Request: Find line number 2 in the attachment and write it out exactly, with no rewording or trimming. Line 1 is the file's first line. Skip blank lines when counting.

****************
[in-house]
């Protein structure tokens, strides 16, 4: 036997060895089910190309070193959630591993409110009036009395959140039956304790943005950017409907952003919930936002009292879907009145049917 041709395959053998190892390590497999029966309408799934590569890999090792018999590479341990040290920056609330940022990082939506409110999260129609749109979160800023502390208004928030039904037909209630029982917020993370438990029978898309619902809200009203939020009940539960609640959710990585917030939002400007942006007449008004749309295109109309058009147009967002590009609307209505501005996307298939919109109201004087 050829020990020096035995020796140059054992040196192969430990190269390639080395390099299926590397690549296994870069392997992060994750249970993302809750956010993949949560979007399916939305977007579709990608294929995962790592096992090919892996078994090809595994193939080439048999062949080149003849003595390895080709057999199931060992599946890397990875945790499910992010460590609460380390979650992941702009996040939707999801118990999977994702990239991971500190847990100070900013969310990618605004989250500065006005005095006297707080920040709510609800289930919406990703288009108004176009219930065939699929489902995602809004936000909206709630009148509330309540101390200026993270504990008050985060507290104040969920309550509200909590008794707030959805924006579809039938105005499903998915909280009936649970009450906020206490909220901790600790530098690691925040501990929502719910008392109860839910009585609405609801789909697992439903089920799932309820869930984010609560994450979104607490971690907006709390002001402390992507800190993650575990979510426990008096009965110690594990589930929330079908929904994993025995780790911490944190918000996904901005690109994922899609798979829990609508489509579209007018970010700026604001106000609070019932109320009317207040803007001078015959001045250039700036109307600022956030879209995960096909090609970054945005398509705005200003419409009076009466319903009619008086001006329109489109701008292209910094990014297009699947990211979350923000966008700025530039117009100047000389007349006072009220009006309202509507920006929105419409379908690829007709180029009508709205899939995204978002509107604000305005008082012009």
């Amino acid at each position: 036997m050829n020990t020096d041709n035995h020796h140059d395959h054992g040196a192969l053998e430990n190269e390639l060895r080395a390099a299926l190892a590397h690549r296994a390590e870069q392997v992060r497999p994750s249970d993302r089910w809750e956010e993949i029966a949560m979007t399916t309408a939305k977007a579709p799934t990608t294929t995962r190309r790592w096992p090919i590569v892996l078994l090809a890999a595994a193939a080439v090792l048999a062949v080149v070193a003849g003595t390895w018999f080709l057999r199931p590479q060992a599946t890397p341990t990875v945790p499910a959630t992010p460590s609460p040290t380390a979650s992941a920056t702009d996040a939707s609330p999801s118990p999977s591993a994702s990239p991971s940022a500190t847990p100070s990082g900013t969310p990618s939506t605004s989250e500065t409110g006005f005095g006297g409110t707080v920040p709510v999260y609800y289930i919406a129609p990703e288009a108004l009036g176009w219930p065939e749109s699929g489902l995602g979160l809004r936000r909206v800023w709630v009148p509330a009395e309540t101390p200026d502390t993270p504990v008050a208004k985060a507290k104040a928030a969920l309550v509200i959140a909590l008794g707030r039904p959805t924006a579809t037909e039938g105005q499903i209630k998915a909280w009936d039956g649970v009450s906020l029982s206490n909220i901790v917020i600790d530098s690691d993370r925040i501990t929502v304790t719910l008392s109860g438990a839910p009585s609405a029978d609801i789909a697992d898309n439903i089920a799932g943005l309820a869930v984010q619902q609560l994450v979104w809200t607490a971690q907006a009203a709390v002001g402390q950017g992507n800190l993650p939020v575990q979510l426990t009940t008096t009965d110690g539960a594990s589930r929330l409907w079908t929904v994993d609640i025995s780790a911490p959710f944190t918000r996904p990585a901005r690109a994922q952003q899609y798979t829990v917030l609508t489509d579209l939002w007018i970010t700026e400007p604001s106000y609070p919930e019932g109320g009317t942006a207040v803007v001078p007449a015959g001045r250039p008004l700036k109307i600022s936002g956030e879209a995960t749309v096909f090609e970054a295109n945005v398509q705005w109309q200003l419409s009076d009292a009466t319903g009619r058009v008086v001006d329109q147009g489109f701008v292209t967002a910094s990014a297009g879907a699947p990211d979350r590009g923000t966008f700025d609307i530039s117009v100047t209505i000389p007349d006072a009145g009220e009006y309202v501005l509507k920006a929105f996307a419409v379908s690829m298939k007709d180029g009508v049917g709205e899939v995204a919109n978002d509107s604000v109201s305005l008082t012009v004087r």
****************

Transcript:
């Protein structure tokens, strides 16, 4: 036997060895089910190309070193959630591993409110009036009395959140039956304790943005950017409907952003919930936002009292879907009145049917 041709395959053998190892390590497999029966309408799934590569890999090792018999590479341990040290920056609330940022990082939506409110999260129609749109979160800023502390208004928030039904037909209630029982917020993370438990029978898309619902809200009203939020009940539960609640959710990585917030939002400007942006007449008004749309295109109309058009147009967002590009609307209505501005996307298939919109109201004087 050829020990020096035995020796140059054992040196192969430990190269390639080395390099299926590397690549296994870069392997992060994750249970993302809750956010993949949560979007399916939305977007579709990608294929995962790592096992090919892996078994090809595994193939080439048999062949080149003849003595390895080709057999199931060992599946890397990875945790499910992010460590609460380390979650992941702009996040939707999801118990999977994702990239991971500190847990100070900013969310990618605004989250500065006005005095006297707080920040709510609800289930919406990703288009108004176009219930065939699929489902995602809004936000909206709630009148509330309540101390200026993270504990008050985060507290104040969920309550509200909590008794707030959805924006579809039938105005499903998915909280009936649970009450906020206490909220901790600790530098690691925040501990929502719910008392109860839910009585609405609801789909697992439903089920799932309820869930984010609560994450979104607490971690907006709390002001402390992507800190993650575990979510426990008096009965110690594990589930929330079908929904994993025995780790911490944190918000996904901005690109994922899609798979829990609508489509579209007018970010700026604001106000609070019932109320009317207040803007001078015959001045250039700036109307600022956030879209995960096909090609970054945005398509705005200003419409009076009466319903009619008086001006329109489109701008292209910094990014297009699947990211979350923000966008700025530039117009100047000389007349006072009220009006309202509507920006929105419409379908690829007709180029009508709205899939995204978002509107604000305005008082012009």